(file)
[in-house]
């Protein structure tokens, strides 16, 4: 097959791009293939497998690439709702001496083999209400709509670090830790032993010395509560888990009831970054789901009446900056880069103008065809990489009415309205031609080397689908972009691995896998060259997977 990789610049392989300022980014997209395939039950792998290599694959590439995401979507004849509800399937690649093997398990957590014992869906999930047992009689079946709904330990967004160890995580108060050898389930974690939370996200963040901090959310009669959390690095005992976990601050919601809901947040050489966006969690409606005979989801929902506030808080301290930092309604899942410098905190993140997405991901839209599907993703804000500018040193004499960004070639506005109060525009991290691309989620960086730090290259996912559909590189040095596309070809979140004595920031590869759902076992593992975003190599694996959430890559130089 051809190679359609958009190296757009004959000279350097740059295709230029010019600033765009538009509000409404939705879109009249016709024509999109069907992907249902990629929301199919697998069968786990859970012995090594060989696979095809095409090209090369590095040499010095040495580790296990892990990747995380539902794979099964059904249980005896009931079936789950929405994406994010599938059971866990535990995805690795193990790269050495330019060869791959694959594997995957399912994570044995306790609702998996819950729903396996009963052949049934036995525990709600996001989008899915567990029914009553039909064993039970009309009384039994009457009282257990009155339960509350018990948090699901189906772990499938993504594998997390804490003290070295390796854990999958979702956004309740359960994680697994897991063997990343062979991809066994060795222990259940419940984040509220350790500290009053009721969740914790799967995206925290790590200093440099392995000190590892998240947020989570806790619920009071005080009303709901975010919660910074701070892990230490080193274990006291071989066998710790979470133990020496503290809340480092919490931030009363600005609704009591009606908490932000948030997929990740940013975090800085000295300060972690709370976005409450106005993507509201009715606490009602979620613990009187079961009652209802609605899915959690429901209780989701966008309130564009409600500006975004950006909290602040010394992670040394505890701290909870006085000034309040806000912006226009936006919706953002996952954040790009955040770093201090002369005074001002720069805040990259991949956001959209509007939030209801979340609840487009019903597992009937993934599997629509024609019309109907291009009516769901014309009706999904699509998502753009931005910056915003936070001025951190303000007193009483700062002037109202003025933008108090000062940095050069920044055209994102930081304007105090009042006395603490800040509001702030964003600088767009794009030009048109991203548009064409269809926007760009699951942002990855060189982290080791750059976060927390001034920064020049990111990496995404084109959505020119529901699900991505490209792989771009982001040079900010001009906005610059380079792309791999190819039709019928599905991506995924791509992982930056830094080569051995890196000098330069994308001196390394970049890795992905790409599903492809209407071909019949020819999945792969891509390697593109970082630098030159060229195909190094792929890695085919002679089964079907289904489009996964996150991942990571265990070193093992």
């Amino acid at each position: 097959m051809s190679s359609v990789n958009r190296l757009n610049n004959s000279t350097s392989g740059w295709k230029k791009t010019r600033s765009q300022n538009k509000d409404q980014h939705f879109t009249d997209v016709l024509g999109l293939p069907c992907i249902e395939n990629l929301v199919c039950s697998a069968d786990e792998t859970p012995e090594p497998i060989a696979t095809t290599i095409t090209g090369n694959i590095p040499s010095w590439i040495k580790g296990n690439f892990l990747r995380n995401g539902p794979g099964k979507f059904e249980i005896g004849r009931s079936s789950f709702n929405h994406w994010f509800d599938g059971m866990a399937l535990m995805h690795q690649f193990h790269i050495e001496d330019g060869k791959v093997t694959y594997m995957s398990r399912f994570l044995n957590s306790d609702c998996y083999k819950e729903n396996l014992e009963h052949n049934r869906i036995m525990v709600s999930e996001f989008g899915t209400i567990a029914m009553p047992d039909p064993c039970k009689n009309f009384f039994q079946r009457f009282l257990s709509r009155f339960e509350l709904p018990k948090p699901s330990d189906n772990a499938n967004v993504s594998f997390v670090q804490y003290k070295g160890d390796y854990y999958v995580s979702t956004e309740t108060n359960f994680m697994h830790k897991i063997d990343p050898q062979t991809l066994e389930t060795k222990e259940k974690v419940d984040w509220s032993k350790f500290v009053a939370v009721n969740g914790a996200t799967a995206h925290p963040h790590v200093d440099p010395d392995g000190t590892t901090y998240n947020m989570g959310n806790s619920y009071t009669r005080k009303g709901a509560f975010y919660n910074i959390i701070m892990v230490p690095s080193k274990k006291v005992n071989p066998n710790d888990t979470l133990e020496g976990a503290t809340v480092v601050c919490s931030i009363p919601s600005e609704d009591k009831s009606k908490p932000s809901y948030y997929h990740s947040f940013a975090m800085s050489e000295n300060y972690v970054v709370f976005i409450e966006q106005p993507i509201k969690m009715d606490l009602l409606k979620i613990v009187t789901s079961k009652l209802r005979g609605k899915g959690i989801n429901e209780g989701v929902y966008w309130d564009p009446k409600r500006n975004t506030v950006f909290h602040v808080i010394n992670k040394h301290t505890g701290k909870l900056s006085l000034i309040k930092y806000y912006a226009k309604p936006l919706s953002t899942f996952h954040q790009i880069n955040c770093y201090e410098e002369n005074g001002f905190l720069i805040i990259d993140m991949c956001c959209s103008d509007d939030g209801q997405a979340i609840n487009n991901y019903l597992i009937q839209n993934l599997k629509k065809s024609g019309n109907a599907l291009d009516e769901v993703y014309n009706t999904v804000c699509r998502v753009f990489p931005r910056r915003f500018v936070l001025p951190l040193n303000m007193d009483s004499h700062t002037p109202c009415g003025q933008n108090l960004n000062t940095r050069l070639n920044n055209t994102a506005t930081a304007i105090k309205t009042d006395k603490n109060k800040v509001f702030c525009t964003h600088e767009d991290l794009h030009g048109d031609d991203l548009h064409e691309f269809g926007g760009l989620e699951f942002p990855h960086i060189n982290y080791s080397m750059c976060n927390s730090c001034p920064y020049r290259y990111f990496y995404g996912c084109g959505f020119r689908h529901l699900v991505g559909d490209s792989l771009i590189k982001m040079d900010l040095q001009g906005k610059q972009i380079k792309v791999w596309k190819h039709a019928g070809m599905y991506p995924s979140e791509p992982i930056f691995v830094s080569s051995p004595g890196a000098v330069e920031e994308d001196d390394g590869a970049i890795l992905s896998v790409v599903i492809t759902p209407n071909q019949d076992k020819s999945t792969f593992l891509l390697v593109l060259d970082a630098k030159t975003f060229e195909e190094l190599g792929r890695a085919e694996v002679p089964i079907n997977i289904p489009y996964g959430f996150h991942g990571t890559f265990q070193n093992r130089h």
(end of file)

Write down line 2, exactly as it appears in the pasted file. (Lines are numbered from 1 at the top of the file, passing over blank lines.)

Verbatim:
């Protein structure tokens, strides 16, 4: 097959791009293939497998690439709702001496083999209400709509670090830790032993010395509560888990009831970054789901009446900056880069103008065809990489009415309205031609080397689908972009691995896998060259997977 990789610049392989300022980014997209395939039950792998290599694959590439995401979507004849509800399937690649093997398990957590014992869906999930047992009689079946709904330990967004160890995580108060050898389930974690939370996200963040901090959310009669959390690095005992976990601050919601809901947040050489966006969690409606005979989801929902506030808080301290930092309604899942410098905190993140997405991901839209599907993703804000500018040193004499960004070639506005109060525009991290691309989620960086730090290259996912559909590189040095596309070809979140004595920031590869759902076992593992975003190599694996959430890559130089 051809190679359609958009190296757009004959000279350097740059295709230029010019600033765009538009509000409404939705879109009249016709024509999109069907992907249902990629929301199919697998069968786990859970012995090594060989696979095809095409090209090369590095040499010095040495580790296990892990990747995380539902794979099964059904249980005896009931079936789950929405994406994010599938059971866990535990995805690795193990790269050495330019060869791959694959594997995957399912994570044995306790609702998996819950729903396996009963052949049934036995525990709600996001989008899915567990029914009553039909064993039970009309009384039994009457009282257990009155339960509350018990948090699901189906772990499938993504594998997390804490003290070295390796854990999958979702956004309740359960994680697994897991063997990343062979991809066994060795222990259940419940984040509220350790500290009053009721969740914790799967995206925290790590200093440099392995000190590892998240947020989570806790619920009071005080009303709901975010919660910074701070892990230490080193274990006291071989066998710790979470133990020496503290809340480092919490931030009363600005609704009591009606908490932000948030997929990740940013975090800085000295300060972690709370976005409450106005993507509201009715606490009602979620613990009187079961009652209802609605899915959690429901209780989701966008309130564009409600500006975004950006909290602040010394992670040394505890701290909870006085000034309040806000912006226009936006919706953002996952954040790009955040770093201090002369005074001002720069805040990259991949956001959209509007939030209801979340609840487009019903597992009937993934599997629509024609019309109907291009009516769901014309009706999904699509998502753009931005910056915003936070001025951190303000007193009483700062002037109202003025933008108090000062940095050069920044055209994102930081304007105090009042006395603490800040509001702030964003600088767009794009030009048109991203548009064409269809926007760009699951942002990855060189982290080791750059976060927390001034920064020049990111990496995404084109959505020119529901699900991505490209792989771009982001040079900010001009906005610059380079792309791999190819039709019928599905991506995924791509992982930056830094080569051995890196000098330069994308001196390394970049890795992905790409599903492809209407071909019949020819999945792969891509390697593109970082630098030159060229195909190094792929890695085919002679089964079907289904489009996964996150991942990571265990070193093992």